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Published on March 11, 2019

Gundersen physician stresses the importance of a colonoscopy

The American Cancer Society estimates that more than 101,000 people will be diagnosed with colon cancer in 2019 and that approximately 51,000 will die from the disease in the United States.

Timothy Minus, DO

The good news is, with regular screenings, colon cancer can be found early when treatment is most effective. "Despite the lethal nature of colon cancer, fewer than half of all Americans undergo regular screenings," explains Timothy Minus, DO, Gundersen Health System surgeon who sees patients at Gundersen Moundview Hospital and Clinics. "Colon cancer can be greatly reduced through screenings that help us find cancer in an early, more curable stage, as well as cancerous growths, called polyps. Removing polyps can prevent cancer from ever occurring."

Many people are uncomfortable discussing colon cancer. That's why March has been declared Colon Cancer Awareness Month and is a good time to learn more about colon cancer and how it can be prevented or best treated. "Most people hate the idea of having a colonoscopy. Whether they are worried about the discomfort, embarrassment or fear of what might be found," says Dr. Minus. "But if you ask most people who have had a colonoscopy, they will tell you 'it wasn't as bad as I thought it would be.'"

The risk of developing colon cancer increases with age. All men and women 50 years of age or older are at greatest risk of colon cancer and should be screened. If you have a sibling, parent or child with colon cancer, you should talk with your primary care provider about starting screening earlier. "If you have a relative diagnosed with colon cancer before they are 50 years old, then we encourage family members to have their first colonoscopy 10 years sooner than when the relative was diagnosed," says Dr. Minus. "For example, if the relative is diagnosed at age 45, then relatives should have their first colonoscopy when they are 35 years old."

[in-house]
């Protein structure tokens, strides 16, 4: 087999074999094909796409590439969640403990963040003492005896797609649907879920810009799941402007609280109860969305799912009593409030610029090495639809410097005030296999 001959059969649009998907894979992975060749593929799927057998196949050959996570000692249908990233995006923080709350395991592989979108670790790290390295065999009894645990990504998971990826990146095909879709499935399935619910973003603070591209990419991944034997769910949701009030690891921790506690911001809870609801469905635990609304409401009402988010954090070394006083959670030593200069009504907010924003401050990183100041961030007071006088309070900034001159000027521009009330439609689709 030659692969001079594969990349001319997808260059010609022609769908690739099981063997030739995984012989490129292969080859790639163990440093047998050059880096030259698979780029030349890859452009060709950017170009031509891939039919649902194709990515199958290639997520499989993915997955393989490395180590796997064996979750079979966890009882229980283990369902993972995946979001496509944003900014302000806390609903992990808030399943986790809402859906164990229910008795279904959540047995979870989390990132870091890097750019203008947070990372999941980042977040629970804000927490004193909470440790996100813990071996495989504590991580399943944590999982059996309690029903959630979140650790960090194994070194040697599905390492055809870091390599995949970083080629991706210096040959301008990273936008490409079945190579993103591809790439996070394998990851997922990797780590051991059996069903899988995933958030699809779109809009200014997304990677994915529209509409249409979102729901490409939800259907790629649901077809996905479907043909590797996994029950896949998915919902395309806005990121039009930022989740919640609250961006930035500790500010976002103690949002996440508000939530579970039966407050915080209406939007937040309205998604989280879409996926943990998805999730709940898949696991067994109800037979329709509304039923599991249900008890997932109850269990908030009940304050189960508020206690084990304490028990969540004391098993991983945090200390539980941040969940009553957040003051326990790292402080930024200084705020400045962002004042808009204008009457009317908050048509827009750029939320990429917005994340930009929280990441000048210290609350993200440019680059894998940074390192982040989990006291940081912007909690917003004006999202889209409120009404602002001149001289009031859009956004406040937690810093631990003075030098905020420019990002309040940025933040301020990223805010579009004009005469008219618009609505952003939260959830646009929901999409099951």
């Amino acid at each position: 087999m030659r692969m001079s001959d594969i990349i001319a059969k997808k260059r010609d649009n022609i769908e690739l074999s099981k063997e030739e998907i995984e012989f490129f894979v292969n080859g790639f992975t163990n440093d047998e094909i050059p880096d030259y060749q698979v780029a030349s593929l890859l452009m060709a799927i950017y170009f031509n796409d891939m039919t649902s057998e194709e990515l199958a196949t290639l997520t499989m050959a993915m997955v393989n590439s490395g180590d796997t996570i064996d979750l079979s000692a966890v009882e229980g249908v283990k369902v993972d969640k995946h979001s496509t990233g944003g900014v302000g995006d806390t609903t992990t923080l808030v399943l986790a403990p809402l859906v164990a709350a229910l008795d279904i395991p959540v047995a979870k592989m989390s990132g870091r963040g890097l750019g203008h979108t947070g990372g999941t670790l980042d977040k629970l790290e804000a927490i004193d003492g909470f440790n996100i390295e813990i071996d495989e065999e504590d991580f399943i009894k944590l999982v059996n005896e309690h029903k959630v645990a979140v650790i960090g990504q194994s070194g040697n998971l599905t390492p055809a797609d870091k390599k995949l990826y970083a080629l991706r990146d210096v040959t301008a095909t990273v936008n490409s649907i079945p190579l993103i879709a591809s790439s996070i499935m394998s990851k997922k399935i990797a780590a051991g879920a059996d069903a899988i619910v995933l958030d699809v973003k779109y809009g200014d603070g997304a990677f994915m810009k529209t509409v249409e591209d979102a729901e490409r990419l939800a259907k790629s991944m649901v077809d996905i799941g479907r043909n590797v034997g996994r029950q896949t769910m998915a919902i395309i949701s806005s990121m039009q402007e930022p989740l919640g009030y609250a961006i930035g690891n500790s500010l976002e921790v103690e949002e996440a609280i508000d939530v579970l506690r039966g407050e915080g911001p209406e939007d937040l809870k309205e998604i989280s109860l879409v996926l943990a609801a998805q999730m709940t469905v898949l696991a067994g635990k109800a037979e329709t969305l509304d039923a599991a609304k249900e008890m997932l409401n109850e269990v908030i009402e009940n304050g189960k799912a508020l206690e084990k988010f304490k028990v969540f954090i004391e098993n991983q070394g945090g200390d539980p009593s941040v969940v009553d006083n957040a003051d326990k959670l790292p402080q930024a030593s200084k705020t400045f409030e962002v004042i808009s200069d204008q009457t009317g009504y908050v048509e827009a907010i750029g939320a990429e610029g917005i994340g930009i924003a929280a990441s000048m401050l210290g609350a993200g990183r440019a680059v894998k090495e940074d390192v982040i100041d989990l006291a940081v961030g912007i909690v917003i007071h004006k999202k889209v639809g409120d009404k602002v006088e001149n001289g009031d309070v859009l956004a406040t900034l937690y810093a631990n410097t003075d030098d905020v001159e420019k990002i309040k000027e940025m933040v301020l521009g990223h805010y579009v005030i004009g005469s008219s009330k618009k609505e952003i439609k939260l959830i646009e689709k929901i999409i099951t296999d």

In addition to regular colonoscopies, Dr. Minus also suggests the following to lower your risk for colon cancer:

  • Eat a low-fat, high-fiber diet.
  • If you consume alcohol, drink in moderation. If you use tobacco, quit. If you don't use tobacco, don't start. Alcohol and tobacco in combination are linked to colon cancer and other gastrointestinal cancers.
  • Exercise for at least 30 minutes each day. Moderate exercise such as walking, gardening or climbing steps may help.

For more information, talk with your primary care provider or contact Gundersen Moundview's Clinic in Friendship or Westfield at (608) 296-6350. Appointments with Dr. Minus may be scheduled at Gundersen Moundview, by calling (608) 339-3331.

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